According to a recent press release from Travelport, the company is expanding the scope of its existing partnership with IBM to more thoroughly use blockchain technology to disrupt the travel industry.
In addition to clarification on the fruits of its previous partnership efforts with IBM, Travelport also described the main areas that it will be expanding into in the immediate future. Beth Pollock, an industry client leader from IBM Travel and Transportation sector, spoke with Distributed.com about some of the plans for this partnership moving forward.
The first of their major initiatives is to “implement IBM Blockchain to streamline the hotel ecosystem,” she said.
By incorporating blockchain efficiencies into Travelport’s online programs, the goal is to capture more of the coveted “long-tail content” that now makes up a significant portion of all travel bookings. When a search engine pulls up results for any query, the most generalized topics get the most hits by a considerable margin. However, as the queries become more and more specific, interest drops off into a flat rate for these specific searches and the bulk of all interest in the area is centered around an even distribution of niche content. In other words, very specialized content may form the tail end of all searches, but it is a very long tail indeed.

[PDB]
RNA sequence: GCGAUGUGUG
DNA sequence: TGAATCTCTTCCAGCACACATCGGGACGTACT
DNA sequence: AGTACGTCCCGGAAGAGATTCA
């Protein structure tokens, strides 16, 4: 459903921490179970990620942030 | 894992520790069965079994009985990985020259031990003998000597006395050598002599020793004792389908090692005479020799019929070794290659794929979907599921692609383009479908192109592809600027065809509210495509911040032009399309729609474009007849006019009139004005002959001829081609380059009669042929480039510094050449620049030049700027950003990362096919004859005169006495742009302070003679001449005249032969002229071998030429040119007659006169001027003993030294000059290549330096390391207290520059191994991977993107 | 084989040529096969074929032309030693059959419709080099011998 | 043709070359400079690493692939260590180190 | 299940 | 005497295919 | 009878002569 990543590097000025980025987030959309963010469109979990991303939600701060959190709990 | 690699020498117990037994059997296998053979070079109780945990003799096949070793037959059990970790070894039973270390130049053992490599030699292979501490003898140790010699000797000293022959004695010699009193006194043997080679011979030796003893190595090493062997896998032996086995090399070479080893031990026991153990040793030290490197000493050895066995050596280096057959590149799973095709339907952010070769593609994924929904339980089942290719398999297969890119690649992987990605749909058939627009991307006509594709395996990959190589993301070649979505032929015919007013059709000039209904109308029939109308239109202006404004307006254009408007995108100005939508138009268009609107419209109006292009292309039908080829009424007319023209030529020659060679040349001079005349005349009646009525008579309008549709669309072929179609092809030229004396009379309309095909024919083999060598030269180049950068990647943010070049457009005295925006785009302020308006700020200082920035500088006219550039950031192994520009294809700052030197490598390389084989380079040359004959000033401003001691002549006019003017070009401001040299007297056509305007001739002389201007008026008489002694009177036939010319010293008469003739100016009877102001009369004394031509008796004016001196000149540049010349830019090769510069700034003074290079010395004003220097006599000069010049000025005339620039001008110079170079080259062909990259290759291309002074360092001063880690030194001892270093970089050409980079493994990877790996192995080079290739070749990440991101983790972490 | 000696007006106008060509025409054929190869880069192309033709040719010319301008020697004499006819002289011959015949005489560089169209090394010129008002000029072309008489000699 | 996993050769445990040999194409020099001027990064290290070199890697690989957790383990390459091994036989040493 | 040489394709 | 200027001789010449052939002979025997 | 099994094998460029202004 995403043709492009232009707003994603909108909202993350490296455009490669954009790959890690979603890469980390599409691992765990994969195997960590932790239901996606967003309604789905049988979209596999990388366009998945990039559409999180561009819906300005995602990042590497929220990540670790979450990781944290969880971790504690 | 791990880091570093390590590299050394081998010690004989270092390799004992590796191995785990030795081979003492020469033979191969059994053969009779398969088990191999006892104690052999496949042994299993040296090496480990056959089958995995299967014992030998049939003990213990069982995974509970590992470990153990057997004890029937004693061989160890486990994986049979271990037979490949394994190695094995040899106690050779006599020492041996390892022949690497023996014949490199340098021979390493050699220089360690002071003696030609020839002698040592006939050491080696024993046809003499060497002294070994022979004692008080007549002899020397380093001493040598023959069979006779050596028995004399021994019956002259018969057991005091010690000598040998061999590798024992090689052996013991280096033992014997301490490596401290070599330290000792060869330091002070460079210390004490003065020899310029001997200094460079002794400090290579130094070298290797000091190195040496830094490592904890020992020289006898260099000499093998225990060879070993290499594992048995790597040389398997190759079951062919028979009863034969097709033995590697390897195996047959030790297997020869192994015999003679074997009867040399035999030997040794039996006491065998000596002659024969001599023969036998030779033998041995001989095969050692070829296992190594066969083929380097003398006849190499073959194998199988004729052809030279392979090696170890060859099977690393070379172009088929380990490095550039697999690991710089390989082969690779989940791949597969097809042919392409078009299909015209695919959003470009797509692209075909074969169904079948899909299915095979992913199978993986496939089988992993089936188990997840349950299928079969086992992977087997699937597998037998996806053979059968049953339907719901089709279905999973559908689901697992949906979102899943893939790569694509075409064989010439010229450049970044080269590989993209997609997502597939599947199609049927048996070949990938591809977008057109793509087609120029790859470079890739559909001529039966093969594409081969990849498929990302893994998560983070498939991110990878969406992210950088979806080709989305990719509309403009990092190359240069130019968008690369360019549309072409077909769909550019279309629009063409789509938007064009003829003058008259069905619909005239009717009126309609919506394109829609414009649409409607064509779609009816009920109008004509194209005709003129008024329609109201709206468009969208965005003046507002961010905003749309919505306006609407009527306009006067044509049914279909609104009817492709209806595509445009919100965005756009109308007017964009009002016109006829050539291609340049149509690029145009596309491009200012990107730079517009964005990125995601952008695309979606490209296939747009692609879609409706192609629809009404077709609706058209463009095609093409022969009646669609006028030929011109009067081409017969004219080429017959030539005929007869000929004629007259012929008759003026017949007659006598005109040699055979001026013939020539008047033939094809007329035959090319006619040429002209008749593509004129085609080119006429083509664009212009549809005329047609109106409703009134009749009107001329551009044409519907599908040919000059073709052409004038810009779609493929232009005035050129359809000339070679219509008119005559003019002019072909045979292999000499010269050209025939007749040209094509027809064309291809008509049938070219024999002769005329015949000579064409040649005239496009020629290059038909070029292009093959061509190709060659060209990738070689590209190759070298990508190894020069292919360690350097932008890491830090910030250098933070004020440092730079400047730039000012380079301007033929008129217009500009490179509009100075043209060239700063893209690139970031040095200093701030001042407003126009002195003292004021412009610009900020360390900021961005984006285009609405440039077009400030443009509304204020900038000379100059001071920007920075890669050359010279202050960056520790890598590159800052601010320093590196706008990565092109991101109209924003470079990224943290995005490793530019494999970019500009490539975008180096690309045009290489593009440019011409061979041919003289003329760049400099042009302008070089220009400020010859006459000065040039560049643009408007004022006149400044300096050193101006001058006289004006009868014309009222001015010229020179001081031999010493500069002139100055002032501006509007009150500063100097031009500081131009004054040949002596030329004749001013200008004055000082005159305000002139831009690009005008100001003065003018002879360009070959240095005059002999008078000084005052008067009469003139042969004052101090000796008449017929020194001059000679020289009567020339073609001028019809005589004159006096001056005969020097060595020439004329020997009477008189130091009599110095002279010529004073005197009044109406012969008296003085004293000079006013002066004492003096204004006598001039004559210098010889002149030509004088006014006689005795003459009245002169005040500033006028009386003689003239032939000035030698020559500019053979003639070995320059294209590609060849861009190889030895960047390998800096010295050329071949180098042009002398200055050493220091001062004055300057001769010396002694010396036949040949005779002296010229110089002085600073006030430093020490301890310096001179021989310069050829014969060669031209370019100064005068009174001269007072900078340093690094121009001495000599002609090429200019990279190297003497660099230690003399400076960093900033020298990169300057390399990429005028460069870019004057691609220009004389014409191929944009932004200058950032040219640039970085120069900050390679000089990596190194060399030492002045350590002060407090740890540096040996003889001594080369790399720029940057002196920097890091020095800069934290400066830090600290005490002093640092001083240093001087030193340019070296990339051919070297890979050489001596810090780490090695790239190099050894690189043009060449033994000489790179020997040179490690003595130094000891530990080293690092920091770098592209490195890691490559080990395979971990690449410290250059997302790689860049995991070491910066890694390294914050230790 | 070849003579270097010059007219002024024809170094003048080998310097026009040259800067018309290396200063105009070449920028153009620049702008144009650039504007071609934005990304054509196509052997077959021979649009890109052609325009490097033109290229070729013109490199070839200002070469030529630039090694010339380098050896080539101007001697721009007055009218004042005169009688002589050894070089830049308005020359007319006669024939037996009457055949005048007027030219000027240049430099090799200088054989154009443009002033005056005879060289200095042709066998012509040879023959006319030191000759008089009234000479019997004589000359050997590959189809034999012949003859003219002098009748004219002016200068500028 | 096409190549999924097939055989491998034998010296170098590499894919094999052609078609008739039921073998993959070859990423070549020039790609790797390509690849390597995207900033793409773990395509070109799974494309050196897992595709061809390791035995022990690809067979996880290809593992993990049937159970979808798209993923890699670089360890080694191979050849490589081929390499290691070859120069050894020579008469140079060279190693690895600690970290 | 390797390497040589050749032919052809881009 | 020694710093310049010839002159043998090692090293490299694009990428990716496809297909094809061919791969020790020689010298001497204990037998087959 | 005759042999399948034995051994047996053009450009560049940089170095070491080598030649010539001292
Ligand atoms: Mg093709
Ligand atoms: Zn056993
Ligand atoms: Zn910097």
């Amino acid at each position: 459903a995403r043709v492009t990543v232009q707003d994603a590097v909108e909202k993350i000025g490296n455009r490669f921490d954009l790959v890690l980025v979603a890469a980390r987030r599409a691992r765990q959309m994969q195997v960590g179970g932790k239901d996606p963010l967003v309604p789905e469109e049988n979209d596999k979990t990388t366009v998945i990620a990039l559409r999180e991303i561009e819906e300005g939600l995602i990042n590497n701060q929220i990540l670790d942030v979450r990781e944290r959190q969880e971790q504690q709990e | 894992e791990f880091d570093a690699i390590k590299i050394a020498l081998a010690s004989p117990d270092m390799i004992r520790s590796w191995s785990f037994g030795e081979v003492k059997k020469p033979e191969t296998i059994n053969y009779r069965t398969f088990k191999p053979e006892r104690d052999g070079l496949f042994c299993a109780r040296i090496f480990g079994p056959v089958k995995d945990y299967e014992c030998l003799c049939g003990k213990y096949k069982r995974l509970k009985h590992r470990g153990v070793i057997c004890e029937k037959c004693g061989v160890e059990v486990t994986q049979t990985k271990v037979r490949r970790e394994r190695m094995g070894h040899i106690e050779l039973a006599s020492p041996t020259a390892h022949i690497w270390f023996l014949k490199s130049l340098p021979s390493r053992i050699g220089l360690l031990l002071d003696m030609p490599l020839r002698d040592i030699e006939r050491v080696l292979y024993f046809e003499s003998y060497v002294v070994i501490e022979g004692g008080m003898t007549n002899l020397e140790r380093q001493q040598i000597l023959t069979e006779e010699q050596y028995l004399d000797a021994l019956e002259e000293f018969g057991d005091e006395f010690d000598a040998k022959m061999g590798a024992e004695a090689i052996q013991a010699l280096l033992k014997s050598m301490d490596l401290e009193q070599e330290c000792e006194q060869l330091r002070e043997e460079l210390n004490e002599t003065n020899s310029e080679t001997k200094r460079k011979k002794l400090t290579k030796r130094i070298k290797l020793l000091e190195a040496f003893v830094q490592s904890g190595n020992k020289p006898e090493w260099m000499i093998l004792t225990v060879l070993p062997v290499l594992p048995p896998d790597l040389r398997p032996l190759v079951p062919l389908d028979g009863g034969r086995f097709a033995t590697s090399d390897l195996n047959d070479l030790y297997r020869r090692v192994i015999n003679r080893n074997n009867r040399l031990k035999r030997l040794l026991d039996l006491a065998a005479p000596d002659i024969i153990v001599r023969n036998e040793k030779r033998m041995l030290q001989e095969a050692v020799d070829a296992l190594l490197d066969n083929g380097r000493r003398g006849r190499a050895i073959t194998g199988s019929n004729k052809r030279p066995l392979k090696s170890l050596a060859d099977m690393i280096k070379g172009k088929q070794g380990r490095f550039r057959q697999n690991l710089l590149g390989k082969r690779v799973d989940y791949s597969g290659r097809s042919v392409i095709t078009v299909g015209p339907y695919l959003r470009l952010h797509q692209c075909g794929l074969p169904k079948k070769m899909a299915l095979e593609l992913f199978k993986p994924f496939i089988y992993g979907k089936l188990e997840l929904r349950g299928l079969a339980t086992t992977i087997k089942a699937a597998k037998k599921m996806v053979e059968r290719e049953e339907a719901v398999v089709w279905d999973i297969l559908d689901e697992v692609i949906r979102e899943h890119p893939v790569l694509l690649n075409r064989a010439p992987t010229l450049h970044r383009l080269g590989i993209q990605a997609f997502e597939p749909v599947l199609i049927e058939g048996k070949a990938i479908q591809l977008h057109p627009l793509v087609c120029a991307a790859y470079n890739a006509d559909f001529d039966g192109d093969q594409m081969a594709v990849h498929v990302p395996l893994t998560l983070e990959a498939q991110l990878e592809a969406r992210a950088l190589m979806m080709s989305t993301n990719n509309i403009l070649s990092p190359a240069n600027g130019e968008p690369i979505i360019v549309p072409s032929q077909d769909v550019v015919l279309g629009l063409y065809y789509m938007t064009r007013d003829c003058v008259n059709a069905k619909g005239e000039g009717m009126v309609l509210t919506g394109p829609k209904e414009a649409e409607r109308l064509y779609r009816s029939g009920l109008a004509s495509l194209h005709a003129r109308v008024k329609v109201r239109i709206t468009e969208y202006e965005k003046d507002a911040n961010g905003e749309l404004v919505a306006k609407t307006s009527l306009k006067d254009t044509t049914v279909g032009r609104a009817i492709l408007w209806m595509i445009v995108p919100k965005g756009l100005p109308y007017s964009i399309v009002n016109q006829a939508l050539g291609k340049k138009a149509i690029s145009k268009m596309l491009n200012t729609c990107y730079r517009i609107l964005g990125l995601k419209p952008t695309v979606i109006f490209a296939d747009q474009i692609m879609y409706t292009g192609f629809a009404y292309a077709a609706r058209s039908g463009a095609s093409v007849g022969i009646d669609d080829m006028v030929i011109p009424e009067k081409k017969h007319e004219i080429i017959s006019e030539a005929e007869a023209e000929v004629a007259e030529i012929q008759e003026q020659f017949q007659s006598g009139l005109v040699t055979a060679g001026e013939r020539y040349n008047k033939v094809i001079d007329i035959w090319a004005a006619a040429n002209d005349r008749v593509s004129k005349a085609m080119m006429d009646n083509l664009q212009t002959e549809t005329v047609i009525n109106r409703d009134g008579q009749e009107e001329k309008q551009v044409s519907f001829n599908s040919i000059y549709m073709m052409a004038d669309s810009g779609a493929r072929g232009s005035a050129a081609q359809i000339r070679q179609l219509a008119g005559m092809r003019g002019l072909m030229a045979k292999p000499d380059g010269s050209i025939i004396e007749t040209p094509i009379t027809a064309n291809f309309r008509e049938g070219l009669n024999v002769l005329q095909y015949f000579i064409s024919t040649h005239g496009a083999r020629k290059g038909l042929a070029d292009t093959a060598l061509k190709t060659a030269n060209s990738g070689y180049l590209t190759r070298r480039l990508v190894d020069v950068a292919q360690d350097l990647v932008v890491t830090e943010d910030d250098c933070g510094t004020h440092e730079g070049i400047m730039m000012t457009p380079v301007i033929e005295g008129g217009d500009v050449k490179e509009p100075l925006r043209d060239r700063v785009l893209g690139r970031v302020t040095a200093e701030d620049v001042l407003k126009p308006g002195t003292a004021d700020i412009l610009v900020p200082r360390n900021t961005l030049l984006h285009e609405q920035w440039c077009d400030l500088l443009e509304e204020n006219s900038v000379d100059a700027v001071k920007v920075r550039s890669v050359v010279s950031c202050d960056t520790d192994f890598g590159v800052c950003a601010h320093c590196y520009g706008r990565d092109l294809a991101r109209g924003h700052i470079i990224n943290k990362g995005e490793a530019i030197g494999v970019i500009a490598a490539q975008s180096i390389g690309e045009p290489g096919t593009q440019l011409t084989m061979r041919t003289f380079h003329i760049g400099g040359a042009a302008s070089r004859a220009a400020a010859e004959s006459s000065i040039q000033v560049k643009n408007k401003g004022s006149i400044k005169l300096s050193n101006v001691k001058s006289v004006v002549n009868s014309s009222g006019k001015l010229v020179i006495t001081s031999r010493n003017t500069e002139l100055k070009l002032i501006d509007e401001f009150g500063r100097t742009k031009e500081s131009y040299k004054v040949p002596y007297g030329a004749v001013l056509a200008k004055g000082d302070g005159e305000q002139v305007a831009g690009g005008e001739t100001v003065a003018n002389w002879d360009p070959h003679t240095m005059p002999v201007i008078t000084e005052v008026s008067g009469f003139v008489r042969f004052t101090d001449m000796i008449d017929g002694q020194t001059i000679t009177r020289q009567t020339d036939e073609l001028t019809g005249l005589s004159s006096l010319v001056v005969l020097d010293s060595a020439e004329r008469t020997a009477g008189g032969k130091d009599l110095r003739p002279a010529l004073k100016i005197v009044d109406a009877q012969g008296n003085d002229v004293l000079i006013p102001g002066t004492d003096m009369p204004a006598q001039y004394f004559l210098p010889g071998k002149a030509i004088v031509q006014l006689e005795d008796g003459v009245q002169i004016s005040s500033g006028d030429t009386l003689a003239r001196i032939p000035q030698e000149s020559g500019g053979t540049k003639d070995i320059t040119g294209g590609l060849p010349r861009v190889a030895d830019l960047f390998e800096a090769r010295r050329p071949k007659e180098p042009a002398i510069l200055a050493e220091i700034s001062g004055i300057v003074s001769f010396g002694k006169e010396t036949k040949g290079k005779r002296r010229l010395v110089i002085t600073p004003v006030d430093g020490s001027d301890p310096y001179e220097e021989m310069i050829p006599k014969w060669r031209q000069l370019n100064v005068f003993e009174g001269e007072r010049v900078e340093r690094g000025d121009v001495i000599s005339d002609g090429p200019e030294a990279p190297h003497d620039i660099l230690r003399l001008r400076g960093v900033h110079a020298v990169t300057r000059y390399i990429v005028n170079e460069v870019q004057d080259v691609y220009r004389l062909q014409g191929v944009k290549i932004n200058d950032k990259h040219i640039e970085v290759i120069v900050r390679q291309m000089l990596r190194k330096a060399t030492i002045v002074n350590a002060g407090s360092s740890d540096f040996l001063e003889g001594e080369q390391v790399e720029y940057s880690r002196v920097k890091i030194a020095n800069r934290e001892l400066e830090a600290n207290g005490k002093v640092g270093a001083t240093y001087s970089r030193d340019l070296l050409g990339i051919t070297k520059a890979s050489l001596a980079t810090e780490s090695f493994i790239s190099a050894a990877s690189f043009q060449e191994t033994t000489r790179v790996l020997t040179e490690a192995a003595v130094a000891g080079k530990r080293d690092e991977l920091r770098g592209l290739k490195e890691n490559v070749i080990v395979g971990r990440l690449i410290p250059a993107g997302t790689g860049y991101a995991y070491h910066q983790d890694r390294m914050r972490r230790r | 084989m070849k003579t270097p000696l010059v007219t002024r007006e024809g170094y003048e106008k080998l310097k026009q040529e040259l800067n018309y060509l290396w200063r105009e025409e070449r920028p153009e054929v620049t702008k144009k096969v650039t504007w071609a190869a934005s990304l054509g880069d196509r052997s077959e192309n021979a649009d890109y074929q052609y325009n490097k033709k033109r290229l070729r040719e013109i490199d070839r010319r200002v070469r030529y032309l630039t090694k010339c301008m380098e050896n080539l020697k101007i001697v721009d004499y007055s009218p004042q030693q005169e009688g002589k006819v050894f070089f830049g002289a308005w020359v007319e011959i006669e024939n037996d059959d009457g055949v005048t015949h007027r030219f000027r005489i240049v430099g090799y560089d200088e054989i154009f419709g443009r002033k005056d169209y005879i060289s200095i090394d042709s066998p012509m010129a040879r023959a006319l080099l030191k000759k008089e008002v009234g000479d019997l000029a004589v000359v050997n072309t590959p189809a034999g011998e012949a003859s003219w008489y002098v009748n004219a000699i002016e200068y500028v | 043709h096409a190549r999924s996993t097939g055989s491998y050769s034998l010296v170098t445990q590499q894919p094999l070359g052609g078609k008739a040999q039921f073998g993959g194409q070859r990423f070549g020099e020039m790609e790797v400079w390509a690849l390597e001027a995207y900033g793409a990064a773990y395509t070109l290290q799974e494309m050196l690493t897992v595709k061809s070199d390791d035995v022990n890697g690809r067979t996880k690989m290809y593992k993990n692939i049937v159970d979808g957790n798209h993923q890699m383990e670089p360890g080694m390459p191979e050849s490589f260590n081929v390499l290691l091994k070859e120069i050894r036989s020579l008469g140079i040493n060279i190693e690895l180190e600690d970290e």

This is exactly where the specialities of blockchain technology come in. As the report detailed, many travel agencies of both the digital and brick-and-mortar varieties have had trouble adapting to this reliable source of revenue. Hoteliers have had no problem with actually supplying this long-tail content, offering a variety of special opportunities on top of the wide range of available destinations, yet the travel agencies themselves have found immense logistical problems with actually processing these transactions and marketing them to travelers. IBM’s blockchain can allow these providers to interact with the consumers more directly, cutting out the expensive work of a middleman.
“The work with Travelport around blockchain has been proved in concept and is now being developed into a minimal viable product that will be further tested across the travel ecosystem,” Pollock said. “Once that is tested successfully, Travelport would look to roll it out across their platform to help the distribution of all types of travel content.”
As for the second of the major initiatives, Travelport is looking to use IBM’s Watson Analytics Studio to pour over the immense travel data that it has accumulated over the years. Travelport hopes to use these sophisticated analytics to offer even more services to travel agencies, streamlining the consumer’s experience and ultimately increasing customer satisfaction.
The partnership between Travelport and IBM has been ongoing for several years, and Pollock believes that it shows no signs of slowing down.
“A further new application for blockchain is being explored with Travelport that provides transparency and accelerates hotel commission settlement process,” she explained. “The plan is to jointly take this to the IBM Garage before year-end and leverage the same methodology used to develop the long-tail use case.”
Based on the success of these current initiatives, IBM may go on to disrupt the travel industry in quite a radical fashion.
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